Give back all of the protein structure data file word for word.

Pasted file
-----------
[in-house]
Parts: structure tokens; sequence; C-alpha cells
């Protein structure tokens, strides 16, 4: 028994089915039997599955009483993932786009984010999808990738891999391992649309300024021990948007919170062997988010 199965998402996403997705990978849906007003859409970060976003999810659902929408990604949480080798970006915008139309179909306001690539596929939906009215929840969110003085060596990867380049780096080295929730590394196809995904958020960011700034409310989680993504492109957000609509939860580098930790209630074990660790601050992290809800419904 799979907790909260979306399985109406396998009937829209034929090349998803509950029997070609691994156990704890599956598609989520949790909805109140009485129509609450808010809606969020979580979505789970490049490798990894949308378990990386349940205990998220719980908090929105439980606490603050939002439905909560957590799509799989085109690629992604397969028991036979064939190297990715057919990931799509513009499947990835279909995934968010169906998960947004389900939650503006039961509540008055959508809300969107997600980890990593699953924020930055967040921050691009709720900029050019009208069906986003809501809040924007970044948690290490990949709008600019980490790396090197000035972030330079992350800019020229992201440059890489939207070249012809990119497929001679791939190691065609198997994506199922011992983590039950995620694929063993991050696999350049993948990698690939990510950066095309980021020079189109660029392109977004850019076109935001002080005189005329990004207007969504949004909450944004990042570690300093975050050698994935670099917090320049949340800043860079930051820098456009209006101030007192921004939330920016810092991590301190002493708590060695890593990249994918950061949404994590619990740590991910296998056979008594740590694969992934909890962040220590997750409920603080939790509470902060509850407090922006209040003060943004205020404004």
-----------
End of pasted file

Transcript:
[in-house]
Parts: structure tokens; sequence; C-alpha cells
């Protein structure tokens, strides 16, 4: 028994089915039997599955009483993932786009984010999808990738891999391992649309300024021990948007919170062997988010 199965998402996403997705990978849906007003859409970060976003999810659902929408990604949480080798970006915008139309179909306001690539596929939906009215929840969110003085060596990867380049780096080295929730590394196809995904958020960011700034409310989680993504492109957000609509939860580098930790209630074990660790601050992290809800419904 799979907790909260979306399985109406396998009937829209034929090349998803509950029997070609691994156990704890599956598609989520949790909805109140009485129509609450808010809606969020979580979505789970490049490798990894949308378990990386349940205990998220719980908090929105439980606490603050939002439905909560957590799509799989085109690629992604397969028991036979064939190297990715057919990931799509513009499947990835279909995934968010169906998960947004389900939650503006039961509540008055959508809300969107997600980890990593699953924020930055967040921050691009709720900029050019009208069906986003809501809040924007970044948690290490990949709008600019980490790396090197000035972030330079992350800019020229992201440059890489939207070249012809990119497929001679791939190691065609198997994506199922011992983590039950995620694929063993991050696999350049993948990698690939990510950066095309980021020079189109660029392109977004850019076109935001002080005189005329990004207007969504949004909450944004990042570690300093975050050698994935670099917090320049949340800043860079930051820098456009209006101030007192921004939330920016810092991590301190002493708590060695890593990249994918950061949404994590619990740590991910296998056979008594740590694969992934909890962040220590997750409920603080939790509470902060509850407090922006209040003060943004205020404004």